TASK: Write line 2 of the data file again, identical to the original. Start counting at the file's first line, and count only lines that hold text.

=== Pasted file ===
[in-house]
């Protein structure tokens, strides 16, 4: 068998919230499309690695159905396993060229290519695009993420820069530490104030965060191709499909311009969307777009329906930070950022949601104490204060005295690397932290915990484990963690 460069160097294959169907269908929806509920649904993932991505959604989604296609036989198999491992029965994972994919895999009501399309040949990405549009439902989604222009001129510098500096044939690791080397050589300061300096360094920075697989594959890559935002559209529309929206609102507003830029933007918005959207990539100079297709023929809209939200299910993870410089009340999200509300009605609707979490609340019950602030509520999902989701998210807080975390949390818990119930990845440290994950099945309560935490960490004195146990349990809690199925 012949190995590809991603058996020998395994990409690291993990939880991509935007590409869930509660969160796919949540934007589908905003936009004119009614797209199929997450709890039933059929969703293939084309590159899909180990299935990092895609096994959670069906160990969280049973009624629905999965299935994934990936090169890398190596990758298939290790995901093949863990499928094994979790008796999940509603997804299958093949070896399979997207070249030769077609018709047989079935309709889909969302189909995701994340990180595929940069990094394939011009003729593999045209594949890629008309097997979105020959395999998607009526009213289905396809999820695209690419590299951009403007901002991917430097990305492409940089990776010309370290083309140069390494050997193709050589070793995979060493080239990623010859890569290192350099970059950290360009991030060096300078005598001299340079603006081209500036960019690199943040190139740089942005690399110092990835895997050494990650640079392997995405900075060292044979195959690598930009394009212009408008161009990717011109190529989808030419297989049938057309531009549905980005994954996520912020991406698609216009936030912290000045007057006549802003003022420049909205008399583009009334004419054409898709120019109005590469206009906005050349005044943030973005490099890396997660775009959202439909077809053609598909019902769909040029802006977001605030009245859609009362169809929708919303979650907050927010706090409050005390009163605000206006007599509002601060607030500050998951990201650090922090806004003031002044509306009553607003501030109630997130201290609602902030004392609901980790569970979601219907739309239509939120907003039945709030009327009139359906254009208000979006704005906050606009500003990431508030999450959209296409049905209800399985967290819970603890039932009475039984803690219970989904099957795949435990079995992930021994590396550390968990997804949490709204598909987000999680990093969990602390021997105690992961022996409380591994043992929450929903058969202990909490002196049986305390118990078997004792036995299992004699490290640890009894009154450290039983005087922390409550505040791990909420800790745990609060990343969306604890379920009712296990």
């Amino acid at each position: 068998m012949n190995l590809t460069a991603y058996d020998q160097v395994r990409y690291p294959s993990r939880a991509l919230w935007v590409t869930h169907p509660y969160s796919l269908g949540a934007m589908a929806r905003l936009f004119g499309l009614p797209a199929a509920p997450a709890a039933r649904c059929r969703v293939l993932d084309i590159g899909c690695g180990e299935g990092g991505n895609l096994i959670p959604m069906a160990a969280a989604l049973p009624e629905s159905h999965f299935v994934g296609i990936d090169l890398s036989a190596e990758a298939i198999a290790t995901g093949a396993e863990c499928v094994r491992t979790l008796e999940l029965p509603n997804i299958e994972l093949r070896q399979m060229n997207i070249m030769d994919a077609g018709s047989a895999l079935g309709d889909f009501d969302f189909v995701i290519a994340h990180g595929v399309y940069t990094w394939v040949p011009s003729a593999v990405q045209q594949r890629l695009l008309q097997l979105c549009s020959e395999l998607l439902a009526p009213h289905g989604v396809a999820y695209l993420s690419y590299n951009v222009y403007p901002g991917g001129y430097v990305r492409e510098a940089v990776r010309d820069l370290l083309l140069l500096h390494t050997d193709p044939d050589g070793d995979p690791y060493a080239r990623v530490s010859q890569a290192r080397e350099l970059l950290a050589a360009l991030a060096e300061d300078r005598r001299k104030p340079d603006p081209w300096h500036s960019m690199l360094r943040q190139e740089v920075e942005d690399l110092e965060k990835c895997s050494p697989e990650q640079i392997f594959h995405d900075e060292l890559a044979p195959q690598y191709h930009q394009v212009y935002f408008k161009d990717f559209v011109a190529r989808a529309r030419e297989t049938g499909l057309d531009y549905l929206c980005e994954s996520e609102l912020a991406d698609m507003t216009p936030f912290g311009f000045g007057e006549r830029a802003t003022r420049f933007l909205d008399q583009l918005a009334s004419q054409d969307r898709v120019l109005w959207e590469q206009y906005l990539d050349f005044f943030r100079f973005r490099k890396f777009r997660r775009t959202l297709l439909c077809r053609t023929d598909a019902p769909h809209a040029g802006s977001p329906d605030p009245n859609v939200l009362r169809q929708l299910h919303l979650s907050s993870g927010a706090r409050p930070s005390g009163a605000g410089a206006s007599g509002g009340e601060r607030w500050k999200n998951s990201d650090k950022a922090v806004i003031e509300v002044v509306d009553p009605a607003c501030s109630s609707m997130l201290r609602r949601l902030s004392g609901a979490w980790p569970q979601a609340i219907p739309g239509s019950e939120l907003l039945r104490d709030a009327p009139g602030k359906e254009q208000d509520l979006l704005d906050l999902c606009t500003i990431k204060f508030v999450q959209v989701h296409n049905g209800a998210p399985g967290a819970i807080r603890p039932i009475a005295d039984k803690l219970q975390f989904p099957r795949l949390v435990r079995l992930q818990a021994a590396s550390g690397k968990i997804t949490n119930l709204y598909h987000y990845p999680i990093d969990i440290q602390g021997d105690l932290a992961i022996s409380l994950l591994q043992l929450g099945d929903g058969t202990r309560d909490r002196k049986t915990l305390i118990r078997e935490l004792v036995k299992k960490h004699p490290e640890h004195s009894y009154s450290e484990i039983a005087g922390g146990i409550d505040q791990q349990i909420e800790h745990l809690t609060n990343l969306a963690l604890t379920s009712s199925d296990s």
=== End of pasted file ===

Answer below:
């Protein structure tokens, strides 16, 4: 068998919230499309690695159905396993060229290519695009993420820069530490104030965060191709499909311009969307777009329906930070950022949601104490204060005295690397932290915990484990963690 460069160097294959169907269908929806509920649904993932991505959604989604296609036989198999491992029965994972994919895999009501399309040949990405549009439902989604222009001129510098500096044939690791080397050589300061300096360094920075697989594959890559935002559209529309929206609102507003830029933007918005959207990539100079297709023929809209939200299910993870410089009340999200509300009605609707979490609340019950602030509520999902989701998210807080975390949390818990119930990845440290994950099945309560935490960490004195146990349990809690199925 012949190995590809991603058996020998395994990409690291993990939880991509935007590409869930509660969160796919949540934007589908905003936009004119009614797209199929997450709890039933059929969703293939084309590159899909180990299935990092895609096994959670069906160990969280049973009624629905999965299935994934990936090169890398190596990758298939290790995901093949863990499928094994979790008796999940509603997804299958093949070896399979997207070249030769077609018709047989079935309709889909969302189909995701994340990180595929940069990094394939011009003729593999045209594949890629008309097997979105020959395999998607009526009213289905396809999820695209690419590299951009403007901002991917430097990305492409940089990776010309370290083309140069390494050997193709050589070793995979060493080239990623010859890569290192350099970059950290360009991030060096300078005598001299340079603006081209500036960019690199943040190139740089942005690399110092990835895997050494990650640079392997995405900075060292044979195959690598930009394009212009408008161009990717011109190529989808030419297989049938057309531009549905980005994954996520912020991406698609216009936030912290000045007057006549802003003022420049909205008399583009009334004419054409898709120019109005590469206009906005050349005044943030973005490099890396997660775009959202439909077809053609598909019902769909040029802006977001605030009245859609009362169809929708919303979650907050927010706090409050005390009163605000206006007599509002601060607030500050998951990201650090922090806004003031002044509306009553607003501030109630997130201290609602902030004392609901980790569970979601219907739309239509939120907003039945709030009327009139359906254009208000979006704005906050606009500003990431508030999450959209296409049905209800399985967290819970603890039932009475039984803690219970989904099957795949435990079995992930021994590396550390968990997804949490709204598909987000999680990093969990602390021997105690992961022996409380591994043992929450929903058969202990909490002196049986305390118990078997004792036995299992004699490290640890009894009154450290039983005087922390409550505040791990909420800790745990609060990343969306604890379920009712296990």